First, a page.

Summer 2023 Internship
I am a Junior at a top school (in New York) and have been endlessly applying to different internship opportunities at real estate companies. I've probably applied to 200+ positions at this point, have had <10 interviews, and nothing has materialized yet.
I did not get an internship for my sophomore summer, and because of the lack of success I am having I am now starting to get extremely worried I won't be able to find an internship for this summer.
My mom makes her living flipping houses so a lot of my time in high school was spent helping her out with manual labor as she did renovations herself. I met a lot of contractors and it was just fun experiences helping her out. She made an investment in me to attend my university and it's starting to eat at me that I'm not able to find anything even though I know I'd be able to thrive in any position I am in.
Does anyone have any advice?
It is never easy to get a foot in the door. A few ideas:
- Aim small. Look for very, very small local/regional developers and property management firms. Not sexy, perhaps, but they may have more informal policies around interns and you'll have less competition than some massive entity that gets 1000+ resumes a day.
- Find someone who will do mock interviews with you. Do you have any professors who can connect you with industry professionals? Maybe there are flaws in your game/self-presentation (which is fine - we all have them - self knowledge and knowing how to present yourself are key).
- I assume you're in B-school. Have you approached career services at your school for help? Have you talked to professors? I know those avenues do not always seem promising but the bottom line is, you must exhaust all avenues.
- Quick story - one of the sharpest, most fun acquisitions guys I know started out 5 years ago as an intern at my old boutique shop. He wrote a solid cover email to the firm's owner (mind you, 10+ people worked here...not a big name) and articulated a desire to come in, intern, and learn. She was impressed, brought him in, and hired him for a summer (which turned into a summer + fall...6 months of paid intern experience for him). Funny thing is, she ultimately didn't like him, and did not extend him an offer when he left (he was too funny, too good a person, and too sarcastic for that dry, miserable old b**** to see any value in him - but I digress). That kid was a hustler and he made things happen for himself. Keep at it!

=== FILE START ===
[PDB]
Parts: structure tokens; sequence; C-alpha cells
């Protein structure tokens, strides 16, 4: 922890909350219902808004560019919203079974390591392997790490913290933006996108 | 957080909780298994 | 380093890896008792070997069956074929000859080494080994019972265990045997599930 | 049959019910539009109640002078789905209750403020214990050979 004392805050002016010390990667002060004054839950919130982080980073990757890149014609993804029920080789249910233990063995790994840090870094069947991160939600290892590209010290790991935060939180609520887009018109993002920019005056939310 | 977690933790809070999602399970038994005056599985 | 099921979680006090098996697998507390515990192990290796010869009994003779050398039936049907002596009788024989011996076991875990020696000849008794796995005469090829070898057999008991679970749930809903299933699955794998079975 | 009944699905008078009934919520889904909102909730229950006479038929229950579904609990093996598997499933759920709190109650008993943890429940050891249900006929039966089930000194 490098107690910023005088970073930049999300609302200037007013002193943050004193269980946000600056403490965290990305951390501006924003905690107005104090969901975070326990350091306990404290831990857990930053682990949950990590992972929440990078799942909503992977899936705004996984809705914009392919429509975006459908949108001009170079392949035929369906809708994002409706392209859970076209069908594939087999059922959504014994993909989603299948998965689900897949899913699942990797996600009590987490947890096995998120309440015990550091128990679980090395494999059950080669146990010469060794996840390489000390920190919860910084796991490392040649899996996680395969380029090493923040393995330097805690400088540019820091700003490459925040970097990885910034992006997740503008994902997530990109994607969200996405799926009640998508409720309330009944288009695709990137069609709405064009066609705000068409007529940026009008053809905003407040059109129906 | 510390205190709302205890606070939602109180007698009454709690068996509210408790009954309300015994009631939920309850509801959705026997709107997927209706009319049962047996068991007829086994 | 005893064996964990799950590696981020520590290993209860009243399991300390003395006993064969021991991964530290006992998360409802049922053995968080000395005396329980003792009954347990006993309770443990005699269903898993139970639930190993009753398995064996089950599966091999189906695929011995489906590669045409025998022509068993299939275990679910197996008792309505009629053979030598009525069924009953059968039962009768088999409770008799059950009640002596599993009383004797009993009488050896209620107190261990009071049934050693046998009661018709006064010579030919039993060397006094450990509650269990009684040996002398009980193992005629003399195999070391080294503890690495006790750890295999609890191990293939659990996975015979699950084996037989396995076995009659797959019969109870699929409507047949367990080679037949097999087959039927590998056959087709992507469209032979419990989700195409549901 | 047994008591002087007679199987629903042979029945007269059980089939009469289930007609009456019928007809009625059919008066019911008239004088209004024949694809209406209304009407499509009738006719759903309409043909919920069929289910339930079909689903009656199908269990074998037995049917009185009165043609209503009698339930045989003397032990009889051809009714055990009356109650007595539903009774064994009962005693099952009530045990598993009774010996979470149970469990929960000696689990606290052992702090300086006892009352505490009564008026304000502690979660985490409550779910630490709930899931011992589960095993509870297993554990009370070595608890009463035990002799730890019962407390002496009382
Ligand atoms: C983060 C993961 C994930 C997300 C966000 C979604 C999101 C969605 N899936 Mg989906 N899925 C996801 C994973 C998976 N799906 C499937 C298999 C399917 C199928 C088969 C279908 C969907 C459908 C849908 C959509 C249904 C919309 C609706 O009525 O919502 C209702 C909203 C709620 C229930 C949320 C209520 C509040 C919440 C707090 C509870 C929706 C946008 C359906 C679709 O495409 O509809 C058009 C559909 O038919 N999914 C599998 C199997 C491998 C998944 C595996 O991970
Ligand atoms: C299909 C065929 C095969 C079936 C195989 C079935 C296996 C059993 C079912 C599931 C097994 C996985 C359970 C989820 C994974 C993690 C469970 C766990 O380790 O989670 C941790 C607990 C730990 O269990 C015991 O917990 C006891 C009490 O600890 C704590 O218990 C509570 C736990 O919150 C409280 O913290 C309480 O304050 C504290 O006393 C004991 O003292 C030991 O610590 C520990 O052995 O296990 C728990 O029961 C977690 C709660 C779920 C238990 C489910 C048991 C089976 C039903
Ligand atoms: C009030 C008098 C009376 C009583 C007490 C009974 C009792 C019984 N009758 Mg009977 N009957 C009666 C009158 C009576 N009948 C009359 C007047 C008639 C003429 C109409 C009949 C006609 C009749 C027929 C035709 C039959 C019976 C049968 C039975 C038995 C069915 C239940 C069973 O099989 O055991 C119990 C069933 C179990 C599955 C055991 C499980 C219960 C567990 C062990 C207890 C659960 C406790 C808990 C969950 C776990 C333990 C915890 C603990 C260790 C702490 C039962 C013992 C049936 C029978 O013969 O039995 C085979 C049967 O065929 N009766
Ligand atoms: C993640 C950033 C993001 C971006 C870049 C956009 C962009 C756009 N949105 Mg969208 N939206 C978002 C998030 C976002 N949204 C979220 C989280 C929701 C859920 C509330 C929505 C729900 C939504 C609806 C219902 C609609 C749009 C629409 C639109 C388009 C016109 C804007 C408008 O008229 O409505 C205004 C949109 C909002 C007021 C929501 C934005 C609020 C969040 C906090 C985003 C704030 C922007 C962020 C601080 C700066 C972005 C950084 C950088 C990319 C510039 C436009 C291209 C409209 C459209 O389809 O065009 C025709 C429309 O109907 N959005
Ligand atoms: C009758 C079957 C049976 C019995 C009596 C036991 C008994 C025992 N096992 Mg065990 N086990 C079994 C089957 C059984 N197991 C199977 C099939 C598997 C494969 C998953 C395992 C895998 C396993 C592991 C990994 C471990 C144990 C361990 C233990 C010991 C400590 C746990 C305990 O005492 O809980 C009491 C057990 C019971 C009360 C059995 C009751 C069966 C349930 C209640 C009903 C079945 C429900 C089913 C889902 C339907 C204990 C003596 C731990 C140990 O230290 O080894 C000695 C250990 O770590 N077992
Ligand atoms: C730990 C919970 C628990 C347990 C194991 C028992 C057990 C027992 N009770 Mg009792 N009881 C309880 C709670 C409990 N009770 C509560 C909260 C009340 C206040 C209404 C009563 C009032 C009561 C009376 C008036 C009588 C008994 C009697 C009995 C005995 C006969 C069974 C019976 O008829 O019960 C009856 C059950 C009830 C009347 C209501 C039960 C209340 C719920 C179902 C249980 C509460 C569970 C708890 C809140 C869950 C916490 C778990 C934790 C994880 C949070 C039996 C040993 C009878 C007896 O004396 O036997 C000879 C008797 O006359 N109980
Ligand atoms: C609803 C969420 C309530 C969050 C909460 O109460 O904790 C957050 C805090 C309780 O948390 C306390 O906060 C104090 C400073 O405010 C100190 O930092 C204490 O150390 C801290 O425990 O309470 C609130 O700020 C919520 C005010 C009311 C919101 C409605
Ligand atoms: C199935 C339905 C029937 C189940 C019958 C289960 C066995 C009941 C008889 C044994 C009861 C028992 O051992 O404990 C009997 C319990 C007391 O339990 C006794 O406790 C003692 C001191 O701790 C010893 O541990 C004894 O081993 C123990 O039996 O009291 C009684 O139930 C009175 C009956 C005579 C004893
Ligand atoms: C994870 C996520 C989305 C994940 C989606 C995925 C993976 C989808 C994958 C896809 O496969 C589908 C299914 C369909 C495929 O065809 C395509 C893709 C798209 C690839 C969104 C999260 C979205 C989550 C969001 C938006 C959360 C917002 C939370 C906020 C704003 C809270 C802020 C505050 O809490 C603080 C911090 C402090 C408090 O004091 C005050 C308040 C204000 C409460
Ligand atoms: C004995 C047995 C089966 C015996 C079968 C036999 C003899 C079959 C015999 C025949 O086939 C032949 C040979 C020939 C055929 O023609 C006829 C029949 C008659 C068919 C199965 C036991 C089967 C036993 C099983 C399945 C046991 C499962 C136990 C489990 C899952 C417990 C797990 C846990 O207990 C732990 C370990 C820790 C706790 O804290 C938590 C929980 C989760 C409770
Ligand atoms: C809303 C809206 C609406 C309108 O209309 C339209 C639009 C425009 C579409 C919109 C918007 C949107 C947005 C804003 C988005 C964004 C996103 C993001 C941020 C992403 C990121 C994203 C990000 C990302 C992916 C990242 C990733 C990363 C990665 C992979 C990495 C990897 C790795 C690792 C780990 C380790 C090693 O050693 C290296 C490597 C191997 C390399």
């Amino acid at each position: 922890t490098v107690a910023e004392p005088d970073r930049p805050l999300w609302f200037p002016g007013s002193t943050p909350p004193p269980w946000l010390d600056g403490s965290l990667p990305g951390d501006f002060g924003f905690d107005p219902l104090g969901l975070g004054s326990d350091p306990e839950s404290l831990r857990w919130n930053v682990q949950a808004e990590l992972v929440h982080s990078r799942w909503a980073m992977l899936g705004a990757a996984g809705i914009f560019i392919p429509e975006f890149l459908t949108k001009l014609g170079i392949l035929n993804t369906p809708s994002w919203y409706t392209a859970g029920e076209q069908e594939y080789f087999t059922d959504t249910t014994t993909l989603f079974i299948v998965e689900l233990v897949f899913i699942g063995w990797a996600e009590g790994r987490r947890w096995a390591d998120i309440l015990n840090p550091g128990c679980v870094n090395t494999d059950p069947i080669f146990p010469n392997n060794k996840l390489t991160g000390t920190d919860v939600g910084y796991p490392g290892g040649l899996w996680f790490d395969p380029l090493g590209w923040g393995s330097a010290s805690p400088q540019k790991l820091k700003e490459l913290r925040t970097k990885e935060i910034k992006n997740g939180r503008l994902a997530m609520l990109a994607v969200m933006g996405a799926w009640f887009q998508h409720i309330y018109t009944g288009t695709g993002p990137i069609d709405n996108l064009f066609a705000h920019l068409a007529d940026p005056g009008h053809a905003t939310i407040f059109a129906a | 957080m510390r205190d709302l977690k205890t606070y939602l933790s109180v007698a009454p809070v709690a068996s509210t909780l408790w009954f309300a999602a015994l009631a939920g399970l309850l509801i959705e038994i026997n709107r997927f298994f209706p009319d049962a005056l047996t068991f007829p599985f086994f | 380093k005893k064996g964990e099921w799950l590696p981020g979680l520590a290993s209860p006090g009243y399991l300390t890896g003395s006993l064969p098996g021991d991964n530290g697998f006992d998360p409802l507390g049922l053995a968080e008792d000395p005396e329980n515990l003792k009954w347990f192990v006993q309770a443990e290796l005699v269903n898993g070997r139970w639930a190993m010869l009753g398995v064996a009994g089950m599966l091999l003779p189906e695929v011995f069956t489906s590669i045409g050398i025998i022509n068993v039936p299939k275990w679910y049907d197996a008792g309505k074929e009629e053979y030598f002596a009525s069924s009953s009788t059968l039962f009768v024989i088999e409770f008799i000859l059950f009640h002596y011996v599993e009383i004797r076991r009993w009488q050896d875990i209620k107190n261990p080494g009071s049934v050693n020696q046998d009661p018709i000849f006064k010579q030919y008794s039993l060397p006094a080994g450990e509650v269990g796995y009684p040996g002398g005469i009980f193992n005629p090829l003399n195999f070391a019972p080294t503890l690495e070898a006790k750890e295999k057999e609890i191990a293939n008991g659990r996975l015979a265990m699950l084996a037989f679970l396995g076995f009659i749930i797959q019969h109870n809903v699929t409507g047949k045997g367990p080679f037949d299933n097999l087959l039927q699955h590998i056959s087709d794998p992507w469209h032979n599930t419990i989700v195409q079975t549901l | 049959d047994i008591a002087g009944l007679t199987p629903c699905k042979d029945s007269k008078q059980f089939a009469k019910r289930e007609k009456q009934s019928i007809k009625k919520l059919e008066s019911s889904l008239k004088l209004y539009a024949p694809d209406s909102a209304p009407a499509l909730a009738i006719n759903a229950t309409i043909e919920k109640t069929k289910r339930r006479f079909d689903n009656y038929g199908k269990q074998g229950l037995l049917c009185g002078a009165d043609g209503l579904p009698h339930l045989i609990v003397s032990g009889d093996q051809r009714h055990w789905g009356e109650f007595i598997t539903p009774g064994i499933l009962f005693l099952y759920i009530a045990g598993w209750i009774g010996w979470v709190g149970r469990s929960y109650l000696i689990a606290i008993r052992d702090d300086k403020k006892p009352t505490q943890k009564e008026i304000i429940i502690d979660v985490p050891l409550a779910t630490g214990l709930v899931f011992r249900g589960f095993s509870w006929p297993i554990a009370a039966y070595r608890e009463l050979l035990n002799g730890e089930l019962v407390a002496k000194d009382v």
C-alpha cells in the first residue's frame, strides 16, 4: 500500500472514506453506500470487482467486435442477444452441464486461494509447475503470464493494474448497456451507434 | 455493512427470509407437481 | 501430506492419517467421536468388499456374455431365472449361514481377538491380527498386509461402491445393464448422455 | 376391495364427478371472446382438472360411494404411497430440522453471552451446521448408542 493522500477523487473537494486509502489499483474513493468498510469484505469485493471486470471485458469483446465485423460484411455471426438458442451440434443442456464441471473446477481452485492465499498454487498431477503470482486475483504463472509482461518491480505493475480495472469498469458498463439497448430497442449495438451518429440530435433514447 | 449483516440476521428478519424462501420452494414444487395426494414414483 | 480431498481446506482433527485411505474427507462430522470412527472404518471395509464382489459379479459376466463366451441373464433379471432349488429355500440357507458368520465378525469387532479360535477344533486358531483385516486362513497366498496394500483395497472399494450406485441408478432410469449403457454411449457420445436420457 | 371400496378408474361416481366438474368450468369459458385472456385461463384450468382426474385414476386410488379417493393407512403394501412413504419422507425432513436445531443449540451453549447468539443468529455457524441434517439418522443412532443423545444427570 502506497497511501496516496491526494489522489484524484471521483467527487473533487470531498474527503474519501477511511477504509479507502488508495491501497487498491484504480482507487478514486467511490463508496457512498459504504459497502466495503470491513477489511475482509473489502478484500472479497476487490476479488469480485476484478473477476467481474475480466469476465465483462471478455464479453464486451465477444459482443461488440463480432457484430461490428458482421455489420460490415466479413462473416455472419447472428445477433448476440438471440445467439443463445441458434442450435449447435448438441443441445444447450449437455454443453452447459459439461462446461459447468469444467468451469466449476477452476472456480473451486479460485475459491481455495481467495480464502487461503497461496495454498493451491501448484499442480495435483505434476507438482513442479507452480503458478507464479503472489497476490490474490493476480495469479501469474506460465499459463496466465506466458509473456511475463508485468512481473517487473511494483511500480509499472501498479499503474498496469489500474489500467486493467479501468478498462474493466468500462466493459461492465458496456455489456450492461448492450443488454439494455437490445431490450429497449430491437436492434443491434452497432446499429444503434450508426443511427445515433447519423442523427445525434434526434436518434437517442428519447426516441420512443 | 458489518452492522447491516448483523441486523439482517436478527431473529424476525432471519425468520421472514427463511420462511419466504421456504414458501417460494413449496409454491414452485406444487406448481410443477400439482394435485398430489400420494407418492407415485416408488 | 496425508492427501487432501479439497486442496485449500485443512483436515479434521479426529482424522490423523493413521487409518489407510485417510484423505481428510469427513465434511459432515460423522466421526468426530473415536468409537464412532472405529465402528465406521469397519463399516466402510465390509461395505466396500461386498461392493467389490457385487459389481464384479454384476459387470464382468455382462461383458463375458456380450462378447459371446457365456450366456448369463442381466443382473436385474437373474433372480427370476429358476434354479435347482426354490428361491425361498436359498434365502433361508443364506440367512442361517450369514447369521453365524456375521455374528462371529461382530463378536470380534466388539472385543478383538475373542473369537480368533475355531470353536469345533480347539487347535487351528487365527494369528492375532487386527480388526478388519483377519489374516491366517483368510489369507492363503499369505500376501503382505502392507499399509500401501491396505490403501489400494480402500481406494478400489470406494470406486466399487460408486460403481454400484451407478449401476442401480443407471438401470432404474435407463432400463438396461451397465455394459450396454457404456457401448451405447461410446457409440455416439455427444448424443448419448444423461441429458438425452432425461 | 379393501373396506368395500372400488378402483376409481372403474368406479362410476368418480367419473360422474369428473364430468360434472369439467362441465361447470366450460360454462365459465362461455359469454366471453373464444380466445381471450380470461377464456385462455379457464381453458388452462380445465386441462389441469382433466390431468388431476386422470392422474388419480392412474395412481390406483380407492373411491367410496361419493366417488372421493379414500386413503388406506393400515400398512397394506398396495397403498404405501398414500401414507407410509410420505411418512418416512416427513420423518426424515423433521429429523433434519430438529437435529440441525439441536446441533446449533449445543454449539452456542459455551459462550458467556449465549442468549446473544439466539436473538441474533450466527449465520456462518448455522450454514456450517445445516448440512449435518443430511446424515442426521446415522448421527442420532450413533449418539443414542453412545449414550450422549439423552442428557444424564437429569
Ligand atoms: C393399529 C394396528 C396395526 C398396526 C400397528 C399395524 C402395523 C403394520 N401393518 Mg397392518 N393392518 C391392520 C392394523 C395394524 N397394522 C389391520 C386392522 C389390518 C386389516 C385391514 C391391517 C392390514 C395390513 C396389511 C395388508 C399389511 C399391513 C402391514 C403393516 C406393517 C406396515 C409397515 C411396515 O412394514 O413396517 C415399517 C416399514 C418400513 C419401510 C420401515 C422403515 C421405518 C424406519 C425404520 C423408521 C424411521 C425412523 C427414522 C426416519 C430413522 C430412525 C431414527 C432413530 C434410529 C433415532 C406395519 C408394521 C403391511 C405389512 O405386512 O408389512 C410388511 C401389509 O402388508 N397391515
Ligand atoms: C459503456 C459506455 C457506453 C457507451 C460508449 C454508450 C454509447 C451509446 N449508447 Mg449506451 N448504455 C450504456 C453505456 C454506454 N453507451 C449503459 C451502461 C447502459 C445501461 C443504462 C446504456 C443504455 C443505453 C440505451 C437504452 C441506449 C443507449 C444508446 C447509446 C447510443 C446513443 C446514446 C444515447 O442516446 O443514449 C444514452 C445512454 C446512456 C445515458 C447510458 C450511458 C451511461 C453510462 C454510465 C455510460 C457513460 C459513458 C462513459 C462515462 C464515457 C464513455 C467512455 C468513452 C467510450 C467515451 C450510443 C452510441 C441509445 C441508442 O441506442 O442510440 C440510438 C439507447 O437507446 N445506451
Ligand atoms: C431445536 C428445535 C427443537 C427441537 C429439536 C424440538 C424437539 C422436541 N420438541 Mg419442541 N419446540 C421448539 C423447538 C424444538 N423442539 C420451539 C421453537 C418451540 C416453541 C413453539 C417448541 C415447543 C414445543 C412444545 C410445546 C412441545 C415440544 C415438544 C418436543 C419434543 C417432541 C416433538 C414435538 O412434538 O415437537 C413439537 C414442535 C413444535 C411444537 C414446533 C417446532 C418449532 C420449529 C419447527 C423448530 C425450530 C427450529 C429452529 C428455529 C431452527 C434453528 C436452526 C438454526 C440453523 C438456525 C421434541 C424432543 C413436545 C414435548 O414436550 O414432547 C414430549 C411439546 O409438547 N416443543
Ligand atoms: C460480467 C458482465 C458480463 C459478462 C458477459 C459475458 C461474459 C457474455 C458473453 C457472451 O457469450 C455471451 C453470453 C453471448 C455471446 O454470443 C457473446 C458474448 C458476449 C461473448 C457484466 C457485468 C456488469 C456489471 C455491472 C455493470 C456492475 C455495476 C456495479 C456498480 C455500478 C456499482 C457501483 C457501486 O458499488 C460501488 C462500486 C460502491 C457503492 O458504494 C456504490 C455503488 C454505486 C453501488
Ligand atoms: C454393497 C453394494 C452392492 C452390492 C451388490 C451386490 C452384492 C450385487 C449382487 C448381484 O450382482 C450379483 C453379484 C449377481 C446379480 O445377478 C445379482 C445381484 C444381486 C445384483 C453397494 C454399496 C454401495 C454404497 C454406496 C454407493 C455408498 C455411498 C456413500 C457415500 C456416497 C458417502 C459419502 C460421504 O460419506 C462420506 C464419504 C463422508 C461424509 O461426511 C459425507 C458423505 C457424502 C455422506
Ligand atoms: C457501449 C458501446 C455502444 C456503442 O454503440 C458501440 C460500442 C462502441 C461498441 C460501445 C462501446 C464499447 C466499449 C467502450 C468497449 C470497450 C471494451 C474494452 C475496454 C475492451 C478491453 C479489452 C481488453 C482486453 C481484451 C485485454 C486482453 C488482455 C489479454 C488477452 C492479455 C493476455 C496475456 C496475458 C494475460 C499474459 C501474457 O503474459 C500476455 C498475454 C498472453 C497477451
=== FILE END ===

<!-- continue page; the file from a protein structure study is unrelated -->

Thanks for all the tips.
I will definitely do #1.
I am not sure if interviewing is my biggest problem as I pass the majority of HR screens, but it's the 2nd and 3rd rounds where I don't make it through so there probably is something there. I guess maybe an issue is that I am not sure what to ask when the interviewer prompts me if they have any questions.
I have a finance professor who is trying to connect me with an opportunity, so I am hopeful for that.
Thanks for the advice. First tip is helpful and I will start to send some emails.
Dude. ASK QUESTIONS. I know it's hard, but I made the SAME mistake when I was young. I thought...."if I ask questions, they may sound like dumb questions". So I didn't ask. Now, when I interview people, I primarily want them to ask me questions and I am skeeved out when they don't. BTW, not trying to criticize you - but just want to strongly encourage you to ask more questions of the actual skill position people that you meet. It is totally acceptable to have a written list of questions in front of you that you reference in an interview. I think it shows preparation and dedication.
Idea: go on LinkedIn and start shamelessly cold-linking and cold-emailing people. Make a quick pitch, explain in brief what you want, and be gracious/polite. Remember that these people like to talk about themselves and like to think they are imparting wisdom. Play that to your advantage.
I wish I had asked for feedback and accepted it humbly as a young kid out of college. It'll pay off, kid.
What are some questions that I could be asking that would demonstrate greater interest in the role?
There are plenty of resources out there for questions to ask in an interview - a lot of the typical IB questions are general enough. A couple good ones are asking specifically about the day-to-day of the program and asking about your interviewer's thoughts on the direction of the business/economy at large. Just make sure that you research the firm to the best of your ability beforehand so you aren't asking a question which is answered on their website.
I appreciate it.
Great advice there, I would echo it. Ask about the big picture - what they do, how they do it, what tools they use to do it, what skills are important in their daily work, what is the outlook for the business they are in. Also, ask about the day-to-day.
Getting into a firm and getting an interview is entirely on how you structure your resume/cover letter, as well as how you portray yourself in an interview. You are only a student so the most important thing employers are looking for is passion and a self-starter attitude.
Since you do come from a top university, you should not have an issue landing interviews at the very least. Otherwise, something is wrong with your resume and application.
happy to discuss more offline if you need guidance on how to get your foot in the door. I've been an interviewer at BlackRock and other large asset managers for years.
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